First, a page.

Tuesday, May 25, 2010

World No Tobacco Day, May 31 2010: women as target of the tobacco industry

 The World Health Organization has chosen to focus the communication for this WNTD about the marketing of tobacco products to women. Read the press release and see all the posters.

Judith Mackay at USC: The Global Tobacco Epidemic: The Good, the Bad and the Ugly (2010)

Judith Mackay delivered this lecture at USC on January 19, 2010.

Judith Wilkenfeld: She took on the tobacco industry (2004)

JudyJudith Wilkenfeld died on May 24, 2007. She was the Vice President for International Affairs for the Campaign for Tobacco Free Kids. She played a major role in the negociation of the Framework Convention on Tobacco Control. Here is a podcast recorded during the World Conference for Cancer Organizations in Dublin, in November 2004, where she explains the FCTC and all the advocacy work she helped organize. LISTEN (7 min)

Claude Gonot: Commencer à 15 ans ça tue la voix (2007) Starting to smoke at 15 killed my voice

Claude-gonot Claude Gonot started smoking when she was 15. She had a cancer of the throat when she was 43. She had a laryngectomy. Her testimony was produced in 2007 by the French National Committee for Tobacco Control (CNCT). On YouTube (in French)

Michèle: It Could Have Been Avoided (2007)

Cnctmichele07Co-produced by TF1 and the CNCT the simple and poignant testimony (30 sec) of Michèle (63) who never smoked but has lung cancer because of her exposure to tobacco smoke. On YouTube (in French)

Zita Roberts: If I could stop one person (2006)

Zita__if_i_couldZita Roberts, a mother of 3 had lung cancer because of her smoking. She testified in a series of TV ads ( Sept/Oct 2006) produced in Western Australia with the tagline: quitting is hard, not quitting is harder. The campaign was also aired in 2007 in New South WalesHer story (pdf format). WATCH

Zita died in February 2007, she was only 38.

Heather Crowe: I am dying of lung cancer from secondhand smoke (2002)

Heatherposter_eHeather died in Ottawa on May 21, 2006. She had lung cancer because of her exposure to secondhand smoke as a waitress. Watch on of her famous clips.
 Thank you so much Heather for your courage, your persistence, your commitment.
The Heather Crowe Campaign site.

Barb Tarbox: Is it fair? No (2002)

Barbtarbox_1Barb Tarbox, from Alberta, died of lung cancer when she was 41 years old, on May 18, 2003. She told her story in a series of very courageous and touching TV ads that I could no longer find but there is this powerful short documentary on YouTube.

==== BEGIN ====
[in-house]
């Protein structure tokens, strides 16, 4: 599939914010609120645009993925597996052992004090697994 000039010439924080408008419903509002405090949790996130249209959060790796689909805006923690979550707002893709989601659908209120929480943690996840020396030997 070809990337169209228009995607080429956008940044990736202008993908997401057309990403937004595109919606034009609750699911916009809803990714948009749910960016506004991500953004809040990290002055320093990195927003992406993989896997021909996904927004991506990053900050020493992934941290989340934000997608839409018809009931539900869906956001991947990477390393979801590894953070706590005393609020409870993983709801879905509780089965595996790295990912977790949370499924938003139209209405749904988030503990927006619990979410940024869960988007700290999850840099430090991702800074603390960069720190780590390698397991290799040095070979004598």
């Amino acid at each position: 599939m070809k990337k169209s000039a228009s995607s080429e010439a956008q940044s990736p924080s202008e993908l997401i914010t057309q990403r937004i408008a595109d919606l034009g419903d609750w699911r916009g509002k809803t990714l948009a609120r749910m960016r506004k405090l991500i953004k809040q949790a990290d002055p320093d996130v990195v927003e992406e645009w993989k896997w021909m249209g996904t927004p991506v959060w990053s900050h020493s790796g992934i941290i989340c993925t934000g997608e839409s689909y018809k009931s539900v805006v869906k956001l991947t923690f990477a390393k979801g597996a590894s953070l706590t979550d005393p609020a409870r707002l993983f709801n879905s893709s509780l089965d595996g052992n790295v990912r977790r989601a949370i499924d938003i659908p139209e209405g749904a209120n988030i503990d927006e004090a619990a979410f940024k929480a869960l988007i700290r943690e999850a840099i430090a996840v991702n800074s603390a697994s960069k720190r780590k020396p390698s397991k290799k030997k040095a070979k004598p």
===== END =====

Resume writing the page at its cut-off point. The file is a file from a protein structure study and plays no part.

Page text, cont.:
Christy Turlington: Smoking is ugly (2000)

ChristyeasierModel Christy Turlington launched with the CDC the campaignSmoking is Ugly. There are 4 TV ads including one where the talks about her efforts to quit and her Dad's early death of lung cancer. I could not access the ads on the CDC's site here is one on YouTube.

Pam Laffin: I can't breathe (1999)

PamPam Laffin's story. Here is one TV spot. Pam died on october 31, 2000.
An interview (pdf format)
The campaign explained by Greg Connolly (Massachusetts Department of Health). 

Janet Sackman's Testimony (1994)

Luckyadjanet_sackmanJanet Sackman is a throat cancer survivor and a former model for Lucky Strike. In several TV ads she told how she was induced into smoking by a tobacco executive.  Her powerful testimony was aired in many  countries. This version is from Quit  Victoria  (Australia). The campaign was aired in 1994.  WATCH

Sunday, May 23, 2010

Why this tribute?

When I started thinking about the theme of this 2010 World No Tobacco Day I remembered the many women tobacco control advocates I had the privilege to cyber-interview and also the many courageous women who told in a video format the very personal story of their battle against the diseases tobacco inflicted upon them.

On this blog I have posted 8 such testimonies from Canada, the US, Australia and France and also a recent presentation given by Judith Mackay and a podcast of a presentation given in 2004 by Judy Wilkenfeld.

There are many sheroes who stood up and continue to stand up to raise the awareness about the gigantic pains caused by smoking and the aggressive marketing of the tobacco industry.

This is but a very small token of their contribution.